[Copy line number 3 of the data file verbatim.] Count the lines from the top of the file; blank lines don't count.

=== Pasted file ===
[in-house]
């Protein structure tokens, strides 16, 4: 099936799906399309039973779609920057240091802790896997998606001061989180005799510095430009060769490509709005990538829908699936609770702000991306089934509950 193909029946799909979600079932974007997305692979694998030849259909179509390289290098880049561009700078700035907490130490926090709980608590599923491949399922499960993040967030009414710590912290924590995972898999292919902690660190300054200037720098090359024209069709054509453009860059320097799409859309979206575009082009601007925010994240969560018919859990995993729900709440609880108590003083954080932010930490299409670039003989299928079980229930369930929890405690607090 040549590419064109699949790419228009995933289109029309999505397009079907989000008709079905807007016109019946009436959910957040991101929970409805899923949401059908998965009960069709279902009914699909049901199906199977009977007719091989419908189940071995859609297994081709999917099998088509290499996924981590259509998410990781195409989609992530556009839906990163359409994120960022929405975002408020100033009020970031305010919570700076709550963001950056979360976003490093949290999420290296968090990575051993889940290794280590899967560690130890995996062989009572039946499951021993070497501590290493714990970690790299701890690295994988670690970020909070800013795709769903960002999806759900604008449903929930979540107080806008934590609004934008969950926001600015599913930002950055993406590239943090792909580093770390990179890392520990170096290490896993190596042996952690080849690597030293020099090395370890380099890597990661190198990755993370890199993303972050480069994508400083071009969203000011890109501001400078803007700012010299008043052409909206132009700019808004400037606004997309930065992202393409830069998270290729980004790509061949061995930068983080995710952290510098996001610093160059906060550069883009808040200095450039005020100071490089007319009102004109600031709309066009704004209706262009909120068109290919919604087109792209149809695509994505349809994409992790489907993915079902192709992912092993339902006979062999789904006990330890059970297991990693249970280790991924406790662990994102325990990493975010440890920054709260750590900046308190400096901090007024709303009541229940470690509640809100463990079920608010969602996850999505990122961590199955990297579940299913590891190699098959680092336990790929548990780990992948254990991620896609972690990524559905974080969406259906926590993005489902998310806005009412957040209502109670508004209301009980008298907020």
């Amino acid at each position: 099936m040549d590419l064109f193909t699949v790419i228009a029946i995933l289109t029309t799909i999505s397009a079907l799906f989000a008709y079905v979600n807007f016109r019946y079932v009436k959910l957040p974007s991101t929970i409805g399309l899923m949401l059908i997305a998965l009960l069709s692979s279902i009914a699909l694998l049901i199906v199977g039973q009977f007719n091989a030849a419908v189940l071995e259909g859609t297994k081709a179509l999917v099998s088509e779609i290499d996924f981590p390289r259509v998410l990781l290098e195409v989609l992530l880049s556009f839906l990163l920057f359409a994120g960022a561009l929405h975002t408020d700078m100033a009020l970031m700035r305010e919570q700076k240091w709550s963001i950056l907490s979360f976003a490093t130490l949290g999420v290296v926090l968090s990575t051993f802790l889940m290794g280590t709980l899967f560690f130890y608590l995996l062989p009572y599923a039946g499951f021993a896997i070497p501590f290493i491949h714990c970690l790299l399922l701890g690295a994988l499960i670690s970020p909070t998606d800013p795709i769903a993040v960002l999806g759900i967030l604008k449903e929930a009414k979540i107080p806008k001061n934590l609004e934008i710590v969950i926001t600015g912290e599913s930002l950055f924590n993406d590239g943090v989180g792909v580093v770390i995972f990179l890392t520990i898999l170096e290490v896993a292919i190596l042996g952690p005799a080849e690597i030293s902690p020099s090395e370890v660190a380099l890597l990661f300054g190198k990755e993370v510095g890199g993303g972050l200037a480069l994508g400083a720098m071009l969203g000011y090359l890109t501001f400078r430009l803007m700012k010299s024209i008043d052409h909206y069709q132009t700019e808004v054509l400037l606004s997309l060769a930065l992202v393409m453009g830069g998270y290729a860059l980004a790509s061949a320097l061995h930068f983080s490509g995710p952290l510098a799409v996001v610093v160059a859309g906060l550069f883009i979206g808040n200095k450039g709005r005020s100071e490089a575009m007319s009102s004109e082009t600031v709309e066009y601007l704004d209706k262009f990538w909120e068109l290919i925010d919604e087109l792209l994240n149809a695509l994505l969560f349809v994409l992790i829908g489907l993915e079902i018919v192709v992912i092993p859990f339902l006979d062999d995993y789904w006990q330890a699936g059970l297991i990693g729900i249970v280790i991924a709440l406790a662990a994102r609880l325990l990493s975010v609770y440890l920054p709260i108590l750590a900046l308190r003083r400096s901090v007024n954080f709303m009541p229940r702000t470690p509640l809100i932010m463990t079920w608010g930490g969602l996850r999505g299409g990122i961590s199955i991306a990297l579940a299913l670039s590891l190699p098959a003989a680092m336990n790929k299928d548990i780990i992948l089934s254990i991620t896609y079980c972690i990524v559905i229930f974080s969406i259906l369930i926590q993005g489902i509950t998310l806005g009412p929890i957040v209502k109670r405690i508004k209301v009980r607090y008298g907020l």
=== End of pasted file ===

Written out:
């Amino acid at each position: 099936m040549d590419l064109f193909t699949v790419i228009a029946i995933l289109t029309t799909i999505s397009a079907l799906f989000a008709y079905v979600n807007f016109r019946y079932v009436k959910l957040p974007s991101t929970i409805g399309l899923m949401l059908i997305a998965l009960l069709s692979s279902i009914a699909l694998l049901i199906v199977g039973q009977f007719n091989a030849a419908v189940l071995e259909g859609t297994k081709a179509l999917v099998s088509e779609i290499d996924f981590p390289r259509v998410l990781l290098e195409v989609l992530l880049s556009f839906l990163l920057f359409a994120g960022a561009l929405h975002t408020d700078m100033a009020l970031m700035r305010e919570q700076k240091w709550s963001i950056l907490s979360f976003a490093t130490l949290g999420v290296v926090l968090s990575t051993f802790l889940m290794g280590t709980l899967f560690f130890y608590l995996l062989p009572y599923a039946g499951f021993a896997i070497p501590f290493i491949h714990c970690l790299l399922l701890g690295a994988l499960i670690s970020p909070t998606d800013p795709i769903a993040v960002l999806g759900i967030l604008k449903e929930a009414k979540i107080p806008k001061n934590l609004e934008i710590v969950i926001t600015g912290e599913s930002l950055f924590n993406d590239g943090v989180g792909v580093v770390i995972f990179l890392t520990i898999l170096e290490v896993a292919i190596l042996g952690p005799a080849e690597i030293s902690p020099s090395e370890v660190a380099l890597l990661f300054g190198k990755e993370v510095g890199g993303g972050l200037a480069l994508g400083a720098m071009l969203g000011y090359l890109t501001f400078r430009l803007m700012k010299s024209i008043d052409h909206y069709q132009t700019e808004v054509l400037l606004s997309l060769a930065l992202v393409m453009g830069g998270y290729a860059l980004a790509s061949a320097l061995h930068f983080s490509g995710p952290l510098a799409v996001v610093v160059a859309g906060l550069f883009i979206g808040n200095k450039g709005r005020s100071e490089a575009m007319s009102s004109e082009t600031v709309e066009y601007l704004d209706k262009f990538w909120e068109l290919i925010d919604e087109l792209l994240n149809a695509l994505l969560f349809v994409l992790i829908g489907l993915e079902i018919v192709v992912i092993p859990f339902l006979d062999d995993y789904w006990q330890a699936g059970l297991i990693g729900i249970v280790i991924a709440l406790a662990a994102r609880l325990l990493s975010v609770y440890l920054p709260i108590l750590a900046l308190r003083r400096s901090v007024n954080f709303m009541p229940r702000t470690p509640l809100i932010m463990t079920w608010g930490g969602l996850r999505g299409g990122i961590s199955i991306a990297l579940a299913l670039s590891l190699p098959a003989a680092m336990n790929k299928d548990i780990i992948l089934s254990i991620t896609y079980c972690i990524v559905i229930f974080s969406i259906l369930i926590q993005g489902i509950t998310l806005g009412p929890i957040v209502k109670r405690i508004k209301v009980r607090y008298g907020l």